Posted: November 10, 2014
In a report released on October 28, 2014, the Massachusetts Department of Higher Education predicted that by 2025 public campuses will produce 55,000 to 65,000 fewer degrees than employers need.
“This report is intended as a wake-up call to the state,” said Richard Freeland, commissioner of higher education. “It is not tenable for Massachusetts to underfund public higher education as it has forever because we believe we can rely on the great private universities we have. That’s not going to be sustainable. Within six years, Massachusetts’s high-school population will shrink by 9%, a shift from the previous decade, which saw a 31% increase in the number of high-school graduates. The prior growth helped fuel record enrollments at Massachusetts’s community colleges, state universities and UMass campuses, a boom which has now ended. This fall the public higher education system posted its first decline in enrollment in a decade.”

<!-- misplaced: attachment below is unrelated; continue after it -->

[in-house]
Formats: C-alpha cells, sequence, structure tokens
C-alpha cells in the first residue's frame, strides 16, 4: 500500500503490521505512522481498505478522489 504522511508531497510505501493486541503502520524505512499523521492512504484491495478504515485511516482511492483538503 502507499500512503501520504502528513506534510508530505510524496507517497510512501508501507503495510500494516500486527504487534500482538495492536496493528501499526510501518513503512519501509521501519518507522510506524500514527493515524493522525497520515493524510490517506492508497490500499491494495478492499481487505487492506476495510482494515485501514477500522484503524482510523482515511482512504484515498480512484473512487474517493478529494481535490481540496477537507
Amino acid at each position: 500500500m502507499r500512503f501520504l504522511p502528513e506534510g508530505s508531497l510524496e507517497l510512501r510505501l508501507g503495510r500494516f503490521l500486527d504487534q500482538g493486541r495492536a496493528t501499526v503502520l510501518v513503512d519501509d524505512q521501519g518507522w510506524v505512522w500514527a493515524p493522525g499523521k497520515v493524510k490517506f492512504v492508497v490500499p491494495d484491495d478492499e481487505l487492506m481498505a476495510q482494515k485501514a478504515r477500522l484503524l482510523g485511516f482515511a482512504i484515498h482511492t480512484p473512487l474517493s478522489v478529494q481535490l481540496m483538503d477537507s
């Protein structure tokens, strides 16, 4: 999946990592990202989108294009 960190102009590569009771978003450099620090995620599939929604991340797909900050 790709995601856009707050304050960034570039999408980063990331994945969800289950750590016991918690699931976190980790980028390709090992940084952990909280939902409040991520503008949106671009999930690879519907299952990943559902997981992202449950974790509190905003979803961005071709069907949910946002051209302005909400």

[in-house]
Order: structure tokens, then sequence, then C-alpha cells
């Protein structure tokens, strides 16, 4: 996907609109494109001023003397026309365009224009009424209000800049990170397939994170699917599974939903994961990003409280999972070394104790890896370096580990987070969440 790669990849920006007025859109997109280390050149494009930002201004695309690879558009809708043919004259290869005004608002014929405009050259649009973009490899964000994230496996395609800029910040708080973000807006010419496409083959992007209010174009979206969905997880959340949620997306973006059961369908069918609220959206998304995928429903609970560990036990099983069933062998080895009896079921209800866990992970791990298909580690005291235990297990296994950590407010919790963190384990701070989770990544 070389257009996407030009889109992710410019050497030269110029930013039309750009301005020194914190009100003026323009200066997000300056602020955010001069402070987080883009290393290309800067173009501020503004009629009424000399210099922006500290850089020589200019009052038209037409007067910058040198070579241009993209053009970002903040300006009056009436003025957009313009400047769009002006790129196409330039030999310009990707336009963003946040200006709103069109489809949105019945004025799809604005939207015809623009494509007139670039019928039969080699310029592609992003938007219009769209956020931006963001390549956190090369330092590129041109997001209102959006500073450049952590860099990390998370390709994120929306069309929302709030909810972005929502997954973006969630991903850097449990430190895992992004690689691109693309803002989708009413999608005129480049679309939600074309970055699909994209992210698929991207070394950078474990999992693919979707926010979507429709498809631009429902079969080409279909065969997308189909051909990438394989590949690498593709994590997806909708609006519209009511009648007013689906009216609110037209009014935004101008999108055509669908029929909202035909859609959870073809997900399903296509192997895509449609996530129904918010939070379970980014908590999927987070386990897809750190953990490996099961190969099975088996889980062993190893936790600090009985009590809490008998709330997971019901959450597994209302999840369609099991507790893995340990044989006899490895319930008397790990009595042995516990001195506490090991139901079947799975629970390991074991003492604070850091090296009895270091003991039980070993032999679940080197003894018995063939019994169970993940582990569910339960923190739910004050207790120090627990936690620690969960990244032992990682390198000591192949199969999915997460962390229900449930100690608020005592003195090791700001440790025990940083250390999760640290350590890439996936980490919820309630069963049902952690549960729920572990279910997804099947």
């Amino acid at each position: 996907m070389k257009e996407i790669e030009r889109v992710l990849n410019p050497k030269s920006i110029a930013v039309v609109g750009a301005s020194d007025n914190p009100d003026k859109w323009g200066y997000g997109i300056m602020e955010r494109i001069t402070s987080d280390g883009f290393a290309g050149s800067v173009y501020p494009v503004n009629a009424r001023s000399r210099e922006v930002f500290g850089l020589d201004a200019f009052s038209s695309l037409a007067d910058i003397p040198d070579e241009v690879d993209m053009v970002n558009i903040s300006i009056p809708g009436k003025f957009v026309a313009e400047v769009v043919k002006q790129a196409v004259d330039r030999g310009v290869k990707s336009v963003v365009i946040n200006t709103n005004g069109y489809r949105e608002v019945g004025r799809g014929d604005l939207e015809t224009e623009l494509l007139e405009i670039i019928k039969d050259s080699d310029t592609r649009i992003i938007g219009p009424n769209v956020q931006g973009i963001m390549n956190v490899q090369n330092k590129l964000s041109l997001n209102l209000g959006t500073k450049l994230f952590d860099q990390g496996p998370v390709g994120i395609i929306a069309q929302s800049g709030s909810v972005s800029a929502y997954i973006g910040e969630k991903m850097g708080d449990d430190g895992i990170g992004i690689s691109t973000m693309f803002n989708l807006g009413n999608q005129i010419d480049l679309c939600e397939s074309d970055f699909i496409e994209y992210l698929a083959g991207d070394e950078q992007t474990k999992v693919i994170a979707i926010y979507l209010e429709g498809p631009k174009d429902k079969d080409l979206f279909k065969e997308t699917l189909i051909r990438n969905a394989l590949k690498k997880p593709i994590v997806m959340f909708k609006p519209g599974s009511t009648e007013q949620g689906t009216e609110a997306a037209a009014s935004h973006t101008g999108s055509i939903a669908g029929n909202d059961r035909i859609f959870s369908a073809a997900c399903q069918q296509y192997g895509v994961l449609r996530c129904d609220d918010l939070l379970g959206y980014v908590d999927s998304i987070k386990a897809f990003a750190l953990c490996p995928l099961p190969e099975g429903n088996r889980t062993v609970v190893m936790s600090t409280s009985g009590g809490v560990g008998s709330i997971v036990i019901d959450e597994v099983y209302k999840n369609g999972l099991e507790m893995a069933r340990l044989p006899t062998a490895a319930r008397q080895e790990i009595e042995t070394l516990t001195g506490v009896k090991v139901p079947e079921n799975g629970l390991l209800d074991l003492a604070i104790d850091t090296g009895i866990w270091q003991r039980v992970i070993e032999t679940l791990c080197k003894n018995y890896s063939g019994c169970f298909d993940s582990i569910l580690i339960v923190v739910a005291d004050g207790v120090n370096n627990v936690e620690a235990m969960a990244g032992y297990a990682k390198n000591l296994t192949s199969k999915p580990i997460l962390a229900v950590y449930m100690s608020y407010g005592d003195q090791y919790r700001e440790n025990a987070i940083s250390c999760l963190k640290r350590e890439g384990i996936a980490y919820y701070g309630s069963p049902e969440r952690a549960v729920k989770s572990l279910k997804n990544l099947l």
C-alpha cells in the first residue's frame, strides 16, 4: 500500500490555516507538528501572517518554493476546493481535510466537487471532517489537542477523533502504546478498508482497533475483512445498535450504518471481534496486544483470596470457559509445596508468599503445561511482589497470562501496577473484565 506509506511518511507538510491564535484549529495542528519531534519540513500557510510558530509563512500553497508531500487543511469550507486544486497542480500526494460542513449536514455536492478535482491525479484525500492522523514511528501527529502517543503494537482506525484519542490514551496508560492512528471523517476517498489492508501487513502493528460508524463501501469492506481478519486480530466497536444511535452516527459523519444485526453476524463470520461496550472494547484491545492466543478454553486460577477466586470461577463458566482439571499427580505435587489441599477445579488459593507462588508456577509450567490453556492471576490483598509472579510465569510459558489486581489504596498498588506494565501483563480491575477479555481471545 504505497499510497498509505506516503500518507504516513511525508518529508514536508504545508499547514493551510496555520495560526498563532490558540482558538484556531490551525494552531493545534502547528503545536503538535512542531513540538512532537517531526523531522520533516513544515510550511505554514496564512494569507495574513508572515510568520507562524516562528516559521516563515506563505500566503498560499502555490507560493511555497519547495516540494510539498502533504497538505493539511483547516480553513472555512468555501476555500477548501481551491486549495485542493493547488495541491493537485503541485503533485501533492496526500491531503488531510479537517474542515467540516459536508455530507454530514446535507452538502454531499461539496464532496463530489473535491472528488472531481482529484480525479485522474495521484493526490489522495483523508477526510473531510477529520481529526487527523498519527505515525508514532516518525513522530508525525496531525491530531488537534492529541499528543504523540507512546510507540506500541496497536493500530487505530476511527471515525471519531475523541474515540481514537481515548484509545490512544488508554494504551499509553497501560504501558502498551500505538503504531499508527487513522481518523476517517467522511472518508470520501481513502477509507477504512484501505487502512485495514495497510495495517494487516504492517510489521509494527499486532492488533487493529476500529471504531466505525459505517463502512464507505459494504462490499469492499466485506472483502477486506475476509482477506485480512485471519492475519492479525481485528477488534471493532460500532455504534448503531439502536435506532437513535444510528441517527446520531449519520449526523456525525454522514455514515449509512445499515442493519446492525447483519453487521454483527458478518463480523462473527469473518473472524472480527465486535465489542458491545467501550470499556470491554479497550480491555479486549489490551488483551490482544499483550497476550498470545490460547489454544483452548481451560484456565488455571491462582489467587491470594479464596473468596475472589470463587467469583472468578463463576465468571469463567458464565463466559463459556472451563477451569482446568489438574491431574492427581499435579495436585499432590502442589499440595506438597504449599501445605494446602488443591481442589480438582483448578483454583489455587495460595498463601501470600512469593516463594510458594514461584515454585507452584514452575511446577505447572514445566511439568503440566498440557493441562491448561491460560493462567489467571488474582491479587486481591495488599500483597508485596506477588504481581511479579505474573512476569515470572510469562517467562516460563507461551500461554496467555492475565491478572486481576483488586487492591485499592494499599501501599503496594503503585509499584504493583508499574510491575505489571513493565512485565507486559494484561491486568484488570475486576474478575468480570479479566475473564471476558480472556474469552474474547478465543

Outlined by Commissioner Freeland at the Boston Foundation report release event, the “Big Three Completion Plan” to address the state’s need for more graduates focuses on 1) helping more students succeed in and complete college; 2) redoubling efforts to close persistent achievement gaps that keep too many African American and Latino/a students from graduating; and 3) attracting and retaining students who are not being served by the system, including those who currently can’t afford to attend college, those who are choosing to attend college out of state, and adult students who need to finish their degrees.
Despite recent investments by the Patrick Administration, decades of insufficient funding to Massachusetts public higher education have resulted in the Commonwealth ranking no better than average (currently, 26th in the nation) in state support for its public colleges and universities. A report released on October 28 by the Commonwealth’s Higher Education Finance Commission recommended that the public campuses receive significant additional funding, $475 million over five years tied to performance improvement, and called for such support to be linked to campus efforts to achieve greater operating efficiencies.